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THERE is no book, at least where the author's name is not itself a sufficient recommendation, which more needs a Preface to introduce it, than a book of Sermons a Who has not observed the indifference, with which such a work is often taken up, its

pages turned cursorily over, a sentence glanced at here and there, and then the volume returned to its place, and left, till a fresh visitant gives

• It may perhaps be well to mention, that the following Sermons are very nearly such as they were when delivered. The only alterations, besides those which are merely verbal, are the insertion of the three consecutive paragraphs at pp. 49, 50, in Sermon II, and the transfer of one or two passages, which seemed less strictly proper to the subjects, from the text to the notes. There may also be an occasional sentence which was omitted at the time of delivery. In some instances the Author's friends will recognize their own suggestions in the quotations cited in the notes. These passages will be to him memorials of an intercourse from which he has derived both pleasure and advantage, and which he trusts he shall remember with thankfulness to the end of his life.

a like momentary interruption to its slumbers ? Of other works, the very title-pages may set curiosity on edge; but a collection of Sermons promises nothing that has not been a hundred times repeated.

It seems desirable, therefore, that, in a volume of this description, there should be stated at the outset, and with as little delay as possible, the leading points to which it is sought to draw attention.

If the following Sermons were to be classed according to the importance of their several subjects,—their importance, at least, in so far as they bear directly upon individual practice, —the author feels deeply, that the foremost place should be assigned to the two first. And yet, had all been on subjects, which are as frequently handled, he should scarcely have ventured upon making them public. He that would arouse men's attention on matters which are continually brought before them, gravely important though those matters may be, had need speak with more than ordinary force.

The two Sermons alluded to are closely connected with each other. They may, in fact, be considered as parts of one whole. The Christian's life is a life of trial. Suffering, in one shape or other, is its portion. And yet, it is furnished with its special consolations, and supplied with its special helps. Of its consolations, a well-assured hope, through union with Christ, of eternal glory, and, of its helps, prayer, as an instrument of drawing down the gracious assistance of God's Holy Spirit, are the chief. These are the points most prominently brought forward. If what is here said shall be so highly honoured of God, as to be made the means of inducing a single person to count more thoughtfully than he has hitherto done the cost of the warfare in which he is engaged, and of encouraging him to set forward more hopefully and more cheerfully upon his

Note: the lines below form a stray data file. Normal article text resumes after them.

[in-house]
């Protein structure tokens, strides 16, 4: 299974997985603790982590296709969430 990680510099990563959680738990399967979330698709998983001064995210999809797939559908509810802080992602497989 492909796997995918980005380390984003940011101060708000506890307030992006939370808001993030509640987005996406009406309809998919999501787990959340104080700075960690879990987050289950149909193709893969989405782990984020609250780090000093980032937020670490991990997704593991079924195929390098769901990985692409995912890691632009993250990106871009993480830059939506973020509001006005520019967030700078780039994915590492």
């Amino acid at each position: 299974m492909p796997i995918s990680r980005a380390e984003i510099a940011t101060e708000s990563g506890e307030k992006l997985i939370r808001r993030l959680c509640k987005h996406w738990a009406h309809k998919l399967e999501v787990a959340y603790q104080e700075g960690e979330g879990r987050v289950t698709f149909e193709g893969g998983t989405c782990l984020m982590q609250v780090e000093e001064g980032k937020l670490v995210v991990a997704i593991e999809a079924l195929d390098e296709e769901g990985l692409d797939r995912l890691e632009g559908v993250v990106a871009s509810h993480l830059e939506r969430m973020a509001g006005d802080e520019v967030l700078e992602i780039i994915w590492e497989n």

way, and, above all, if it shall be rendered instrumental in leading any one to place a higher value upon prayer, and to devote himself with greater earnestness and diligence and constancy to that blessed employment, the labour bestowed will be amply repaid. May God grant, that what the author has endeavoured to recommend to others, he may himself exemplify and experience, and that increasingly, to the last day of his life!

Between the third and fourth Sermons also there is a close connexion.

Of the former, it is the object to urge the claims, which our Church has to the obedience of her children in matters of Order; and to shew, by the example of the Rechabites, as well as by the reason of the case, that adherence to her laws in these respects, if it were generally observed, would prove, under God, an effectual means of her confirmation and preservation.

There are some circumstances, in the times

| The author feels himself bound to acknowledge, that his first definite views on the subject of the Church's authority, were communicated to him through the medium of the Tract, “ On the benefits of the system of Fasting enjoined by our Church.” Tracts for the Times, No. 18. He was not aware, till a reference to that Tract, after a considerable interval, drew his attention to the circumstance, how largely some of its leading principles had unconsciously mingled with his thoughts. The allusion to private plans, in pp. ix. x. and in the third of the following Sermons, he distinctly traces to it; and perhaps there are other passages, which he is not able distinctly to particularize, which yet are the fruit, so to speak, of seed there sown. The writer, however, to whom he is more immediately indebted, is Hooker. The sixth section in particular of the Preface to the Ecclesiastical Polity was, he believes, the basis of the third and fourth of the following Sermons.

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